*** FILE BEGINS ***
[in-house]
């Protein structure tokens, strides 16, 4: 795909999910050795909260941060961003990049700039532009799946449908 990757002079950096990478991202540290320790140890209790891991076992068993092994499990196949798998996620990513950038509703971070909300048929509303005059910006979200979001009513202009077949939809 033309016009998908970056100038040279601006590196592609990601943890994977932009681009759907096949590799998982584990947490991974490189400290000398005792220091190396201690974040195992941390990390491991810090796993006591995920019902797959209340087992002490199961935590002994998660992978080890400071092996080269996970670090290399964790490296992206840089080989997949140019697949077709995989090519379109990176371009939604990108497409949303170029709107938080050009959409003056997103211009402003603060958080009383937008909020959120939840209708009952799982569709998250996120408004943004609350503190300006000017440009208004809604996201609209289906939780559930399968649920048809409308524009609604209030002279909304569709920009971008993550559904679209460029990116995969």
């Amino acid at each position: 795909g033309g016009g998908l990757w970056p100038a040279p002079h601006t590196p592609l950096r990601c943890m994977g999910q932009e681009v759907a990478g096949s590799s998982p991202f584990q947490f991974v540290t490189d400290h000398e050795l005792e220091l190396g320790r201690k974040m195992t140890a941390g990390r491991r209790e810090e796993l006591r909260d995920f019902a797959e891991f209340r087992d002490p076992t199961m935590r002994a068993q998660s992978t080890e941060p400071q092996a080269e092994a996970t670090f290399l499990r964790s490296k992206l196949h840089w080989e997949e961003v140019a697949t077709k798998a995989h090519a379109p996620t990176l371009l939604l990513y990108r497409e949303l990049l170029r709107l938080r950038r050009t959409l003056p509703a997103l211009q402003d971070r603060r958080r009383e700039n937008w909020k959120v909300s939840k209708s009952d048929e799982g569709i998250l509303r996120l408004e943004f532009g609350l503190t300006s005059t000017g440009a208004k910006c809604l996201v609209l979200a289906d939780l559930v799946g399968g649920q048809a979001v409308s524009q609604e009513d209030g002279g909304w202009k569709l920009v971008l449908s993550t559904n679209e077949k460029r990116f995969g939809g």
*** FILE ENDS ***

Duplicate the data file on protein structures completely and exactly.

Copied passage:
[in-house]
């Protein structure tokens, strides 16, 4: 795909999910050795909260941060961003990049700039532009799946449908 990757002079950096990478991202540290320790140890209790891991076992068993092994499990196949798998996620990513950038509703971070909300048929509303005059910006979200979001009513202009077949939809 033309016009998908970056100038040279601006590196592609990601943890994977932009681009759907096949590799998982584990947490991974490189400290000398005792220091190396201690974040195992941390990390491991810090796993006591995920019902797959209340087992002490199961935590002994998660992978080890400071092996080269996970670090290399964790490296992206840089080989997949140019697949077709995989090519379109990176371009939604990108497409949303170029709107938080050009959409003056997103211009402003603060958080009383937008909020959120939840209708009952799982569709998250996120408004943004609350503190300006000017440009208004809604996201609209289906939780559930399968649920048809409308524009609604209030002279909304569709920009971008993550559904679209460029990116995969």
């Amino acid at each position: 795909g033309g016009g998908l990757w970056p100038a040279p002079h601006t590196p592609l950096r990601c943890m994977g999910q932009e681009v759907a990478g096949s590799s998982p991202f584990q947490f991974v540290t490189d400290h000398e050795l005792e220091l190396g320790r201690k974040m195992t140890a941390g990390r491991r209790e810090e796993l006591r909260d995920f019902a797959e891991f209340r087992d002490p076992t199961m935590r002994a068993q998660s992978t080890e941060p400071q092996a080269e092994a996970t670090f290399l499990r964790s490296k992206l196949h840089w080989e997949e961003v140019a697949t077709k798998a995989h090519a379109p996620t990176l371009l939604l990513y990108r497409e949303l990049l170029r709107l938080r950038r050009t959409l003056p509703a997103l211009q402003d971070r603060r958080r009383e700039n937008w909020k959120v909300s939840k209708s009952d048929e799982g569709i998250l509303r996120l408004e943004f532009g609350l503190t300006s005059t000017g440009a208004k910006c809604l996201v609209l979200a289906d939780l559930v799946g399968g649920q048809a979001v409308s524009q609604e009513d209030g002279g909304w202009k569709l920009v971008l449908s993550t559904n679209e077949k460029r990116f995969g939809g």